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Jack is a cultural, economic and technology visionary, award-winning documentary film producer and author. His last book, Hooked Up: A New Generation’s Surprising Take on Sex, Politics and Saving the World, won the International Book Award for Youth Issues. Jack is the recipient of the George Foster Peabody Award, won the Crystal Heart Award from the Heartland Film Festival, and has been nominated for both an Academy and Emmy Award for Best Documentary Feature. He has been presented a World Music Award and co-produced the GE Focus Forward Films documentary series with Morgan Spurlock’s cinelan group, in which he is a partner.
Jack is founder of WomenAdvancing, an all-women’s dual-mentoring support group; he has been an advocate of empowering young people as mentors and founded 1stFive.org, a diversity outreach program serving the media and advertising business. He is leading the development of a new organization,FutureMen.org, in association with the publication of his new video series and book, The Future of Men, due to be published this Fall. He also founded Media Legends, honoring the executives who have led the industry over the past four decades. MyersBizNet publishes MediaBizBloggers, Planet Ed, Wall St. Speaks Out, ShellyPalmerReport, and Lunch at Michael’s.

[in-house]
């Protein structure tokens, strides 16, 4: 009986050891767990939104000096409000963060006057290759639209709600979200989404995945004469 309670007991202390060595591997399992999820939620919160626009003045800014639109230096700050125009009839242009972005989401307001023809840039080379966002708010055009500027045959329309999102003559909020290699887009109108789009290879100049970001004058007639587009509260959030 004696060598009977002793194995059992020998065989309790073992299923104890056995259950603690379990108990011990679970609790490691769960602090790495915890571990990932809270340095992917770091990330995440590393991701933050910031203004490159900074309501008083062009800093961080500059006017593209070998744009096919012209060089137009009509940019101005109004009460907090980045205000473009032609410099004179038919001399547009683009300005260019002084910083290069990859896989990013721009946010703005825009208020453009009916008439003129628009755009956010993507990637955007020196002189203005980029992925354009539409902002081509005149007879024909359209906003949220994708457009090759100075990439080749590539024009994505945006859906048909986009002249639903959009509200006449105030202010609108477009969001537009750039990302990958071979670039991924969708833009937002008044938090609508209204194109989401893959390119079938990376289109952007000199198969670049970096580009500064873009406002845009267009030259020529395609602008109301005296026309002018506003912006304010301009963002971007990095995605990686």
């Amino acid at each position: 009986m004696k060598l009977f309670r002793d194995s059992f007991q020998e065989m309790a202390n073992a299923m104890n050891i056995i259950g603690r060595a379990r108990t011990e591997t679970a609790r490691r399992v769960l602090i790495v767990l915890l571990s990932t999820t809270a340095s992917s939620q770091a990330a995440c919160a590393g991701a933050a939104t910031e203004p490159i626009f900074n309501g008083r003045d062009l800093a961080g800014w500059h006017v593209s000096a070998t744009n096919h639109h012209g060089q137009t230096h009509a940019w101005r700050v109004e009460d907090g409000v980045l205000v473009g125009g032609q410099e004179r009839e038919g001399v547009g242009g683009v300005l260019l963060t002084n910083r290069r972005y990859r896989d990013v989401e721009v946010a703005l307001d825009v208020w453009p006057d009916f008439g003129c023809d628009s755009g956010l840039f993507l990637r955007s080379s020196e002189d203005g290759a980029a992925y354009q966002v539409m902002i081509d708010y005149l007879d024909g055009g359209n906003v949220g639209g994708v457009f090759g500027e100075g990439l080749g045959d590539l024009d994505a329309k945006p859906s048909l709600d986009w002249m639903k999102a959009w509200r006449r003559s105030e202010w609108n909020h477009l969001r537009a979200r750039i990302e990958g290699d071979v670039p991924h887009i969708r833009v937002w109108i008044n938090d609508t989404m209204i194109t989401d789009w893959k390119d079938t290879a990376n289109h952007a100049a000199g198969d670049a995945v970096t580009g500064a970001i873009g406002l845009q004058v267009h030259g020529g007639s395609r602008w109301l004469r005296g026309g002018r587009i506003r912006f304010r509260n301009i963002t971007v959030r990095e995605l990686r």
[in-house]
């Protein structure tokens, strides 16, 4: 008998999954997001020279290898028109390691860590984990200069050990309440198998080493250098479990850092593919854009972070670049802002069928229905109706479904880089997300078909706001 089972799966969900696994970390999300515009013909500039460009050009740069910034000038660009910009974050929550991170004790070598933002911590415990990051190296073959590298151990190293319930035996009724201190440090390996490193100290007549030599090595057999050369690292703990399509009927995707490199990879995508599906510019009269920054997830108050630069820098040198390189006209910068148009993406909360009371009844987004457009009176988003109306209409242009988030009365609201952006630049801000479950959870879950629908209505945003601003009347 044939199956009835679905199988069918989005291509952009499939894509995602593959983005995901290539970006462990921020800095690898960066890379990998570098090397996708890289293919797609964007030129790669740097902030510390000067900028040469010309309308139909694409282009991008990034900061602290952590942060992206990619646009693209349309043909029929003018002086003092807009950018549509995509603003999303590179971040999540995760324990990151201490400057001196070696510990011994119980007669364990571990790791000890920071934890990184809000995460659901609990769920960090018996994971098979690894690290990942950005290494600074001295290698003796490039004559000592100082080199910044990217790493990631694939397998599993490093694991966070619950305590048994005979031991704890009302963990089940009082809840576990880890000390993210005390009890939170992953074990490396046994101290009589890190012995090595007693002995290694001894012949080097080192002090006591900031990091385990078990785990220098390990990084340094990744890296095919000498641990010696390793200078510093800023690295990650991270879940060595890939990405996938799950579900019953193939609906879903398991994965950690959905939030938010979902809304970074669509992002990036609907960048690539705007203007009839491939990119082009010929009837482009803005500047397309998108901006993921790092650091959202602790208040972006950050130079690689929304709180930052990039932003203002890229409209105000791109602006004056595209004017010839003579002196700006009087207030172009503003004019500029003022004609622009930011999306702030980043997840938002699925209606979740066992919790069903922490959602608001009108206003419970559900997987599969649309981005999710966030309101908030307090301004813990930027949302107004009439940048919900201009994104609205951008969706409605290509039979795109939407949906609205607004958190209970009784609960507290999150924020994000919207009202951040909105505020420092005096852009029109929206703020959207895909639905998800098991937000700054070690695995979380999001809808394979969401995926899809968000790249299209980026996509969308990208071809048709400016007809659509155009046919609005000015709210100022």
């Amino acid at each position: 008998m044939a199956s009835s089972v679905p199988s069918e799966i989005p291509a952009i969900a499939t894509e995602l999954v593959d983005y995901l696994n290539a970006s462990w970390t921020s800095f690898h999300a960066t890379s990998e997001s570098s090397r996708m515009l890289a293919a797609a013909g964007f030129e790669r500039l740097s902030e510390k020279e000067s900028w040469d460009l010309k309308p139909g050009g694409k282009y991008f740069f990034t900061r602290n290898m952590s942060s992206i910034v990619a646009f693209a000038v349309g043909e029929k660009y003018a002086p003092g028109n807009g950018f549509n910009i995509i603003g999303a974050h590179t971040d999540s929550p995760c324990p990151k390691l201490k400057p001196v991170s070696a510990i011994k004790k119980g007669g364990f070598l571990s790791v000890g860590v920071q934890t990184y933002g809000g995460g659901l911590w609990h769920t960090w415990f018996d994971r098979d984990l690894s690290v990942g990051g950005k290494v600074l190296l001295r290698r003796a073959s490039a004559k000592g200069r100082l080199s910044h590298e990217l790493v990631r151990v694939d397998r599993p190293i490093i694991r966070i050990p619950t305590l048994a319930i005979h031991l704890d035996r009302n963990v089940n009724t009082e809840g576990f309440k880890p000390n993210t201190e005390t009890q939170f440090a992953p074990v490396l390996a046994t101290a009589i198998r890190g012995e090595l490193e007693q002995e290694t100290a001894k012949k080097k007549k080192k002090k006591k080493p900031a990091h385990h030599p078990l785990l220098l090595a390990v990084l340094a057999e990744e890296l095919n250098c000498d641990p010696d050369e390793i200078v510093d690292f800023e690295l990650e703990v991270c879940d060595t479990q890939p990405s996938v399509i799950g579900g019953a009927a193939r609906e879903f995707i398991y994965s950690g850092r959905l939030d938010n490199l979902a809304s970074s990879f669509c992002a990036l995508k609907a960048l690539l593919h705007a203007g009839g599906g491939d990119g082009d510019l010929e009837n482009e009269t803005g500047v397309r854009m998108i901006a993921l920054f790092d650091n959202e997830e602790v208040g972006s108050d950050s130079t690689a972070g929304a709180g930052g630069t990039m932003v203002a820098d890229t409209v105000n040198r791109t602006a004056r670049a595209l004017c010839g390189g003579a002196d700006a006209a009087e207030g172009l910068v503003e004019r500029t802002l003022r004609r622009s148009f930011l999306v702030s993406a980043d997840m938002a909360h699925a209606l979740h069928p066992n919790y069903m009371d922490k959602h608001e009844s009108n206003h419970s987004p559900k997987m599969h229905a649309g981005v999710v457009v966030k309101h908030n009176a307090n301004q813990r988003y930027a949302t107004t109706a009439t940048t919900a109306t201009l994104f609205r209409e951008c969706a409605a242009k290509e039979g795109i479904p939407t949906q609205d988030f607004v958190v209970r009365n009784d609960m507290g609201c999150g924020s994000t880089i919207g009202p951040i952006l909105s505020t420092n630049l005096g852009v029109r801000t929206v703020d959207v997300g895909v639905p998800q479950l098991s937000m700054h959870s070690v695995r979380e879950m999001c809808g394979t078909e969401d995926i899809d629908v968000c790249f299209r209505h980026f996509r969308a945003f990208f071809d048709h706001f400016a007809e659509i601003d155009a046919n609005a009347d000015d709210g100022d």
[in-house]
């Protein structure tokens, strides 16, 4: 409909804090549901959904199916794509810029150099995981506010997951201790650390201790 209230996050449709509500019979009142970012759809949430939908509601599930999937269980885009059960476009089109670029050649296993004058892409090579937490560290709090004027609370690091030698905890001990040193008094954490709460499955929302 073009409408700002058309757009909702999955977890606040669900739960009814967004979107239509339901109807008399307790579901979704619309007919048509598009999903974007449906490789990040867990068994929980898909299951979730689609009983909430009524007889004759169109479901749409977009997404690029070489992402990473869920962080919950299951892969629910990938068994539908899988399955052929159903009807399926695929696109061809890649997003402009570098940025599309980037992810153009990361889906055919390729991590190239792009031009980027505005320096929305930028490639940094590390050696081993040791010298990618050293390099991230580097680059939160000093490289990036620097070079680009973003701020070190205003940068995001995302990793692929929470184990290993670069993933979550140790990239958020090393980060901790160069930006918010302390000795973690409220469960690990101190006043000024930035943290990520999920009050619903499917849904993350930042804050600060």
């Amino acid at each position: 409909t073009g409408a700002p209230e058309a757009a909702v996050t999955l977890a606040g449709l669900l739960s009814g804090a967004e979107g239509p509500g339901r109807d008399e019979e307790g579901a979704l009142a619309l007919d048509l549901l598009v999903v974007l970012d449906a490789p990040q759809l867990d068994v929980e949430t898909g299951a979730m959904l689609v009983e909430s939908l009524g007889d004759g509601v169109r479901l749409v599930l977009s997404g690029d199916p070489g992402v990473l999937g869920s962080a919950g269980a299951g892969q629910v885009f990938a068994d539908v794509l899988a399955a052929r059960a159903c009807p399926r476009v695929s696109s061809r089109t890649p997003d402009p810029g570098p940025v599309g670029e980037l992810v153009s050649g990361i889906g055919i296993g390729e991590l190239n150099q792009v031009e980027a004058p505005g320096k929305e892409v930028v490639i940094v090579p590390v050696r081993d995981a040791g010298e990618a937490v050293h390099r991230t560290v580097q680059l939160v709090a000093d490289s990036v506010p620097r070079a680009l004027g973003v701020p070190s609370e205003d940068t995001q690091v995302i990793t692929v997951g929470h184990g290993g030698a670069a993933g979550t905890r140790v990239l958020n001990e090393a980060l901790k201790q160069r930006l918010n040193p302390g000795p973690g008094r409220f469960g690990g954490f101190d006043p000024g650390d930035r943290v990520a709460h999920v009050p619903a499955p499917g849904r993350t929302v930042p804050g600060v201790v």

Jack’s career includes sales and management positions at CBS, ABC and Metromedia. He is Chairman of the Board of IRTS, a Board Member of the Newhouse School of Communications at Syracuse University, and served on the Advisory Board for the Steinhardt School of Culture, Education and Human Development at New York University where he studied Media Ecology with Dr. Neil Postman. He is also a board member of the TD Foundation, serving the veteran families impacted by the conflicts in Afghanistan and the Mideast, and of the John A. Reisenbach Foundation, which supports safety in New York City.
The Telegraph is a respected broadsheet publisher that attracts a largely conservative readership for whom the paper’s mix of in-depth quality reporting and feature writing is appealing. Peter Oborne is a “name” journalist, in part responsible for attracting readers to the newspaper and its digital variants. Oborne resigned because he felt that his and his colleagues’ reporting of the current scandal around HSBC and tax avoiders/evaders was either ignored or at best down-graded by management on the back of threats from HSBC to withdraw its advertising.Read More
Which brings me to this week’s breathtakingly original episode of ABC’s “Modern Family,” a television milestone shot in its entirety on iPhones, iPads and such that explored the impact of digital communication and social media on American life. It was the best half-hour of comedy I have seen all season, and in my opinion the best episode of this series in many years. It was certainly the funniest. I’ll admit I began to tire of “Family” last season, when it started to feel hopelessly repetitious, but after this episode I’m suddenly interested in it all over again. It was actually exciting to watch and great fun to think about after the fact. Situation comedy doesn’t get better than that.Read More